I continue to plod along slowly through Holy Abandonment by Dom Vitalis Lehodey. It’s not that I’m a slow reader or the book is boring…it’s just that there is so much to digest. I have gone back and re-read paragraphs here and there already, trying to assimilate them.
Lehodey differentiates between God’s signified will and God’s will of good-pleasure.
Quoting St. Francis de Sales, Lehodey describes God’s signified will:
"God proposes to us clearly and in advance the truths He would have us believe, the rewards He would have us hope for, the penalties He would have us fear, the good He would have us love, the commandments He would have us observe, the counsels He would have us follow. This is called the signified will, because by it God indicates and makes known to us what He has ordained and intends should be the objects of our faith, of our hope, or our fear, of our love, and of our practice...The signified will comprises a fourfold object: the commandments of God and of His Church, the evangelical counsels, divine inspirations, our particular rules and constitutions..."
In describing God's will of good-pleasure, Lehodey again quotes St. Francis de Sales:
"...there is also His will of good-pleasure which we must look for in all events. I mean to say, in everything that befalls us: in sickness, in death, in affliction, in consolation, in adversity and prosperity; briefly, in all unforeseen occurrences."
Ah, yes. Unforeseen occurrences, affliction, adversity…like, for instance, your child being killed in a school shooting… O Lord, I cannot fathom the pain of those parents.
"…[I]t is in tribulations especially we must recognize the will of God; not that He loves these for their own sake, but He employs them as an effective means of vindicating right order, of remedying our failings, of healing and sanctifying our souls."
Using the example of those innocent children being shot, we can see just how difficult it is to submit oneself to Divine Providence. So many voices are crying out, “Why, Lord?” No one really wants to accept it. And yet, we have no choice. As Lehodey says, it is always within our power to conform to the signified will, simply by obedience. But as the will of good-pleasure unfolds,
"He disposes of us as our Sovereign Master. Without consulting us, often even against our wishes, He puts us in the position He has chosen, and under the obligation of discharging the duties thereof. It remains in our power indeed to satisfy this obligation or not, to conform ourselves to the divine good-pleasure or to revolt against it; but whether we like it or not, we have no choice save to submit to the sequence of events, the course of which can be arrested by no earthly power...Thus...He reminds us of our dependence, and endeavors to recall us to the paths of duty as often as we wander out of them and lose our way.”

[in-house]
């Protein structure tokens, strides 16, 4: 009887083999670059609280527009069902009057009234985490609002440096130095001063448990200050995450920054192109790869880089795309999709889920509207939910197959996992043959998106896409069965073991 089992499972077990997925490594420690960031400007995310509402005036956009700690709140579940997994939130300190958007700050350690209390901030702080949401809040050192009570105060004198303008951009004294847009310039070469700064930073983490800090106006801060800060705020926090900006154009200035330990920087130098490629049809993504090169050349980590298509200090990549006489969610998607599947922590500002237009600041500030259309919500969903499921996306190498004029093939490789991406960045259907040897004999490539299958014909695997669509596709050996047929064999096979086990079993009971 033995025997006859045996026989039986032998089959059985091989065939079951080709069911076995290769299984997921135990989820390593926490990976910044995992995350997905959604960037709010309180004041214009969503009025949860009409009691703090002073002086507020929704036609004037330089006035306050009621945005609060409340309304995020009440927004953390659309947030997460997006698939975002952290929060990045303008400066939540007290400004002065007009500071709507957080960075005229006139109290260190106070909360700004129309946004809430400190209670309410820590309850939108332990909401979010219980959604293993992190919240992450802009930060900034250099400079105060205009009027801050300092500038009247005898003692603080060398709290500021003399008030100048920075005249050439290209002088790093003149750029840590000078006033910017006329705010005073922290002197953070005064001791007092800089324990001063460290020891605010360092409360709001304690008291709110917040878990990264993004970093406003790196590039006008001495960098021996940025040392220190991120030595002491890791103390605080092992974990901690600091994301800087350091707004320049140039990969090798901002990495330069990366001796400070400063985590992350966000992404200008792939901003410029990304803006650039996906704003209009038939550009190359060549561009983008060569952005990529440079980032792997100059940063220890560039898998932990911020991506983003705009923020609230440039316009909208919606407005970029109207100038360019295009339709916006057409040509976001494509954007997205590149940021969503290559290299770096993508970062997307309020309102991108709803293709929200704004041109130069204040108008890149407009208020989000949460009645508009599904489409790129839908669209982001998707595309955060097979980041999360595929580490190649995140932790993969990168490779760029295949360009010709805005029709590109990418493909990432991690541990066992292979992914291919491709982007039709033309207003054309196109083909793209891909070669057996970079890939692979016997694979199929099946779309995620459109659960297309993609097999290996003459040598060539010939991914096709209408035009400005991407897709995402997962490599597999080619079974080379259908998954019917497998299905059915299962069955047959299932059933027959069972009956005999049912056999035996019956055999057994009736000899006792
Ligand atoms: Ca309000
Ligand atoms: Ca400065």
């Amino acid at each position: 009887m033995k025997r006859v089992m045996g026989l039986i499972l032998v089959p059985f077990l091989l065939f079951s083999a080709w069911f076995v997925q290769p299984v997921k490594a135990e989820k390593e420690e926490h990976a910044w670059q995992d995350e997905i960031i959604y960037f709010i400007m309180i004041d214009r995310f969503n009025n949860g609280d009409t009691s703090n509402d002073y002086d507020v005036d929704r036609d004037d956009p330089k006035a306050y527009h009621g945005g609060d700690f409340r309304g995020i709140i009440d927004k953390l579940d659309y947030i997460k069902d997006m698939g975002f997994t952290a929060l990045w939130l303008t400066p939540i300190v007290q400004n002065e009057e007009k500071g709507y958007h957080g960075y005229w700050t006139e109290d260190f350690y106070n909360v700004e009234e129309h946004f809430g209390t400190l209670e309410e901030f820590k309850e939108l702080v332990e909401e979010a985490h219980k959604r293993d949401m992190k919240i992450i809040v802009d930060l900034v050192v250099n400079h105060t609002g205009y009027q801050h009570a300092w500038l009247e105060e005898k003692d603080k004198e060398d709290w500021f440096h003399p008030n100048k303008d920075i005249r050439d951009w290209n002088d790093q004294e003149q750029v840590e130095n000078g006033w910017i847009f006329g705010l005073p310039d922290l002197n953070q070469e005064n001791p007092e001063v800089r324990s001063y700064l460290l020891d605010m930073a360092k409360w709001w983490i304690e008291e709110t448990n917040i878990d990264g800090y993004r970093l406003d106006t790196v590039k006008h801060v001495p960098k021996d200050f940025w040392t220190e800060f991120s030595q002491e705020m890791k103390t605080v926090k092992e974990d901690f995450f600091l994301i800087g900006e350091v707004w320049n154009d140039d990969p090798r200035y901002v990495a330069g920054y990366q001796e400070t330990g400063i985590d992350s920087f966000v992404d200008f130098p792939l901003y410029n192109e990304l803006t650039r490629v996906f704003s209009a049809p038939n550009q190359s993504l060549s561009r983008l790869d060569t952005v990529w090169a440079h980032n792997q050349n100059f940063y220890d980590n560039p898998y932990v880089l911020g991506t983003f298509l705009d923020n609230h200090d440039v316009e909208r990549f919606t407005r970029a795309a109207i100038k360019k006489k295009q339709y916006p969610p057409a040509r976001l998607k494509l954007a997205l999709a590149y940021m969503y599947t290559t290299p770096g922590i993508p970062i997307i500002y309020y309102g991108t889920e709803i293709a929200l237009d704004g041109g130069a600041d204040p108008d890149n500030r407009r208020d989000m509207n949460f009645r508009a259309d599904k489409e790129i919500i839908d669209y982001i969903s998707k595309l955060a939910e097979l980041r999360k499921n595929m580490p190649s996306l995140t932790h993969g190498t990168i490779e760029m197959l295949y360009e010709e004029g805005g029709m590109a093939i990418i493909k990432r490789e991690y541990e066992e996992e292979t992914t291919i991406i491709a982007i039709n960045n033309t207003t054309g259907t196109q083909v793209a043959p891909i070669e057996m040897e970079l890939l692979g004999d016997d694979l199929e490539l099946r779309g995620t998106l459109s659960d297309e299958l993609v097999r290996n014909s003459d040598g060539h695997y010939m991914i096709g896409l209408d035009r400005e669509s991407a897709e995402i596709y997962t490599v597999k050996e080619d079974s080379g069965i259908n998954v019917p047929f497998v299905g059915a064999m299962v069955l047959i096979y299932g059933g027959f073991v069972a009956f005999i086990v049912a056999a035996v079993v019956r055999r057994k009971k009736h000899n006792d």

God alone knows the lessons He wants to impart to the parents whose children were killed, or the families of the adults who died protecting those children as best they could. He has lessons for all of us who are touched in some way by the tragedy.
And for some of us, what stands out so glaringly is the fact that the nation mourns the loss of innocent lives, 6-and 7-year-old children with shining faces and beautiful smiles, but at the same time that same nation ignores the horrific deaths of 4000 unborn babies every day who are murdered in their mothers’ wombs, by poison or by being torn apart into bits that are suctioned out of what should be the safest place in the world.
We light a virtual candle for the ones with names and faces on the news. We turn our backs on the ones who are hidden in wombs, waiting for their turn to come into the world. That people cannot see the “disconnect” here is what burdens my soul. I have wept more for the anonymous, unknown, murdered little pre-borns than I have for the poor children of Sandy Hook Elementary School – though that is not because I care less for the born than the unborn; indeed, the photos of that one blond-haired blue-eyed little girl just tear into my gut.
And yet, death is a part of life. Eighteen children died in a tragedy at Sandy Hook Elementary on Friday, December 14; but how many other children died on that day? How many died of cancer? In a car accident? How many drowning victims? How many died of starvation or malnutrition in other parts of the world? How many were killed at the hands of their mothers’ boyfriends? Tragedy occurs all the time. We just are not aware of it.
God made us all very much aware of Sandy Hook Elementary. He has His reasons. The Divine Will has been at work. And many are having a lesson in just how difficult it can be to submit to that will…even if we know that God has our best interests in mind.
Lord Jesus Christ, have mercy on me.
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